Guénon and the contemporary exponents of Advaita Vedānta seem to agree at least partially as regards the relationship between the Primordial Tradition and Hinduism (which may incidentally corroborate the idea that Guénon came into contact with traditional Hindus in Paris). This apparent convergence should not prevent us however from acknowledging that the two perspectives do not totally overlap. For Traditionalists, Hinduism itself, despite its universality and lack of dogma, remains a form which belongs to the domain of nāma-rūpa. According to Guénon, if we mean by Sanātana Dharma the Primordial Tradition stricto sensu, then Hinduism and Sanātana Dharma cannot be simply identified. Hinduism represents only the most direct heritage of the latter. Traditionalists will also complain that when they express views about other faiths, the Jagadgurus are still approaching them from a particular upāya, adopting an attitude certainly more tolerant than that of Abrahamic religions but nevertheless condescending and not necessarily well-informed. Their position would still reflect an almost “exoteric” tendency frequently witnessed among the religious authorities, consisting in an effort to universalize their own faith and identify it with the Primordial Religion, while seeing in other religions serious deviations from this original norm.
Traditionalists are probably right, up to a certain extent. As far as traditional Hindus are concerned, since the colonial era, they have been engaged in reinterpreting the concept of Dharma in order to respond to the challenges of the European missionaries. They have strived to present Hinduism as something more ancient and of a different nature than the confessional religions, which are not autochthonous to the Indian subcontinent. But in doing so, they may seem guilty, in the eyes of the European Traditionalists, of underestimating the spiritual possibilities of these other faiths. Even Sufism, which has co-existed with Vedānta for centuries in India, tends to be reduced by the Śaṅkarācāryas to a form of bhakti mārga which ignores the supreme identity of the individual self with the Absolute.
Contemporary Hindu traditionalists would undoubtedly learn a lot from a more direct acquaintance with the other contemplative traditions. But one needs to acknowledge that the position of the Western Traditionalists is not totally disinterested either. The whole Perennialist doctrine of the unity of religions serves not only a theoretical purpose (accounting for religious diversity) but also a more practical one. As already explained, although their metaphysical starting point is Advaita Vedānta, Traditionalists, in their overwhelming majority, are practitioners of Sufism. In some ways, they have to convince themselves that Hinduism and Islam are providing rigorously equivalent spiritual possibilities for a Western esoterist and that the attitude of the Jagadgurus has no other explanation than a secret “religious patriotism.”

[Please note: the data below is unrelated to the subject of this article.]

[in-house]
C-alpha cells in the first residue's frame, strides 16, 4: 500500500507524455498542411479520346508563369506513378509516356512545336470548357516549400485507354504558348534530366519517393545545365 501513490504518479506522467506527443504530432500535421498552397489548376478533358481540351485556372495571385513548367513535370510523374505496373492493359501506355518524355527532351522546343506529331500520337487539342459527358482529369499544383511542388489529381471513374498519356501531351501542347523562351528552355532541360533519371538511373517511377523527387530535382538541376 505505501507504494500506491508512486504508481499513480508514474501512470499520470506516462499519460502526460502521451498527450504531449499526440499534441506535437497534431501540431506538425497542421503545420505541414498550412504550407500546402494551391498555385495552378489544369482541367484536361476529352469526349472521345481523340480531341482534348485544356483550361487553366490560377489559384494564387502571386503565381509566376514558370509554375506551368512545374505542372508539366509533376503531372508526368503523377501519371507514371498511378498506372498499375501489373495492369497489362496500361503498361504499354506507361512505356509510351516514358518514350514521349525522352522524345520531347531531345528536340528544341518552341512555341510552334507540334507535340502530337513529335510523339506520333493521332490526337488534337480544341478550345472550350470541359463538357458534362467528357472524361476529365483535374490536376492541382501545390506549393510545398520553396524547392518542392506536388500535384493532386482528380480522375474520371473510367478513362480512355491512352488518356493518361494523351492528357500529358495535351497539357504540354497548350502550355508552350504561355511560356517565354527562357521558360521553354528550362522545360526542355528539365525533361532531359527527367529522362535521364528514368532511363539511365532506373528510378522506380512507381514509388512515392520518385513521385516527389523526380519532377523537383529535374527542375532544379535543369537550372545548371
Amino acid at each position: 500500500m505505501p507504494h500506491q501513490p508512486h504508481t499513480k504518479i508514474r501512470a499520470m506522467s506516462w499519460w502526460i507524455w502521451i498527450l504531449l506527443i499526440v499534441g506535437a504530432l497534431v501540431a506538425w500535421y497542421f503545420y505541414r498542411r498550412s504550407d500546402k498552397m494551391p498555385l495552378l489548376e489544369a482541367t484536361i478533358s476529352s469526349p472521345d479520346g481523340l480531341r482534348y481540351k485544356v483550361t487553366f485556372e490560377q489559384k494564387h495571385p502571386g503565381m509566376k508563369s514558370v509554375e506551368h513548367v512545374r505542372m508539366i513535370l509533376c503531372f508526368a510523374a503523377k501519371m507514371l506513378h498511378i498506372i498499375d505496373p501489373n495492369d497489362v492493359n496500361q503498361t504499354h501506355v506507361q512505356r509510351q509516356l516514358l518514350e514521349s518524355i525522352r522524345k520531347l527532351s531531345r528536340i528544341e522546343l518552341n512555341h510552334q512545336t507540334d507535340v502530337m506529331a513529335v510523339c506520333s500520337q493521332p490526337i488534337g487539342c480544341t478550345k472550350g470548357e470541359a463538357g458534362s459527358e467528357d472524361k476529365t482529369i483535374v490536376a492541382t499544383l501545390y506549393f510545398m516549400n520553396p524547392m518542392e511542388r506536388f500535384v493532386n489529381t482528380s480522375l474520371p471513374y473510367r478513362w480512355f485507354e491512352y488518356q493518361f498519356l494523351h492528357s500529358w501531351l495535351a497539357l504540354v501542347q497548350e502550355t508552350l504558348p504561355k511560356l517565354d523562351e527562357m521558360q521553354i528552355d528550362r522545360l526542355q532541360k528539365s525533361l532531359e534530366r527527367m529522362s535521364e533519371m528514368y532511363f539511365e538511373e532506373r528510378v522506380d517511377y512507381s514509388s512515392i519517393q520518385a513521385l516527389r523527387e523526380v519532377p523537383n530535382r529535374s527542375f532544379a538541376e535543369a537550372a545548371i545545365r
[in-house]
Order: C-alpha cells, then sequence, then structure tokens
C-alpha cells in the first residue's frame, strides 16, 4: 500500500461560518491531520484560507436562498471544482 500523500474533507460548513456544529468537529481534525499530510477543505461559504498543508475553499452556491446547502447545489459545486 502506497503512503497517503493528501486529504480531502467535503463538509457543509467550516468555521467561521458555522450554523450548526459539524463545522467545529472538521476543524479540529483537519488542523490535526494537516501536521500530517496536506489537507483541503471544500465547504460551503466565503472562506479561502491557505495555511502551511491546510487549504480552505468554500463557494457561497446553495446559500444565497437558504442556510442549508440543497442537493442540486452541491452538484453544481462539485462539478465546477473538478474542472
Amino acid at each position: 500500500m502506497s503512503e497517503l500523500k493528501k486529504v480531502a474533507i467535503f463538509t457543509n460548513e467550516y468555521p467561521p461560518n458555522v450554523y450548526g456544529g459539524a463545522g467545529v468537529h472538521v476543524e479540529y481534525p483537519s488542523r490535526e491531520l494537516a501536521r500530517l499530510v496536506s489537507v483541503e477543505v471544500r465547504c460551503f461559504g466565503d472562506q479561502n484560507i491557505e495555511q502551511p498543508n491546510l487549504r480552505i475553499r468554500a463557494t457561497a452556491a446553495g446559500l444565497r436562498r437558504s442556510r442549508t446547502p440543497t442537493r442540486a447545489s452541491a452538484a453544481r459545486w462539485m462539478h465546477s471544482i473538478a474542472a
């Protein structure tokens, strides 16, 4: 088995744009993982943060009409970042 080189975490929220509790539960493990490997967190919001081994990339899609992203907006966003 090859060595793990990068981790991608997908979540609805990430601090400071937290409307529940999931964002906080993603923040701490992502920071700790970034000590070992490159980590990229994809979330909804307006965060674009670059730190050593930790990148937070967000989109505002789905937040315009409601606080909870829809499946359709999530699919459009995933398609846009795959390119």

Western Traditionalists may have a platonic inclination, i.e. a tendency to essentialize and dehistoricize the objects they are studying, but their notion of Tradition is imbedded in history, inconceivable without the French Revolution and later the interactions between India and Europe during the colonial period. Even if they are not aware of it, Traditionalists are part of the global trade of ideas that modernity has put into motion, with communities on both sides redefining their identities and rewriting their past to face the challenges of the time. This background will continue to be informative for us as we compare Guénon’s conception of the Primordial Tradition with its equivalents in the writings of Daniélou and Schuon. Surprisingly enough, far from staying at the level of the Principles and symbolism where history does not count, Guénon appeals to pseudo-historical arguments to establish the existence of a Primordial Tradition. Daniélou follows a relatively similar approach. Only Schuon, with his more universal notion of Religio Perennis, manages to rise to a perspective that, despite its own shortcomings, is probably more relevant today.
Renaud Fabbri (Excerpt from an unpublished manuscript)
 Philology and Confrontation: Paul Hacker on Traditional and Modern Vedānta, edited by Wilhelm Halbfass. Albany: State University of New York, 1995, p.229-256.
 Ibidem, p.251-252.
 About Paul Hacker see Rajiv Malhotra, Indra’s Net : Defending Hinduism’s Philosophical Unity, HarperCollins, 2014, p.62 and following pages. Like Andrew Nicholson, Rajiv Malhotra insists for instance on the role of the pre-modern scholar Vijñānabhikṣu in consolidating what we now call Hinduism (p. 158).
 René Guénon, Etudes sur l’hindouisme, p.25. Guénon explicitly embraces Tilak’s theory of the Artic Homeland of the Vedas. See also the letter of René Guénon to Alain Daniélou of August 27th 1947 published in La Corrispondenza fra Alain Daniélou e René Guénon: 1947-1950, Orientalia Venetiana, 2002, p.32.
 See Alain Daniélou’s contribution in René Guénon, Lausanne: L’Age d’Homme, 1984 p.137.
 Bal Gangadhar Tilak, The Secret Meaning of the Bhagavad-Gītā, 1936.
 Bal Gangadhar Tilak, The Orion, or Researches into the Antiquities of the Vedas, 1894 and The Arctic Home in the Vedas, 1903.
 For a discussion of Tilak and the dating of the Vedas, Edwin Bryant, The Quest of the Origins of the Vedic Culture: The Indo-Āryan Migration Debate, p.238-266.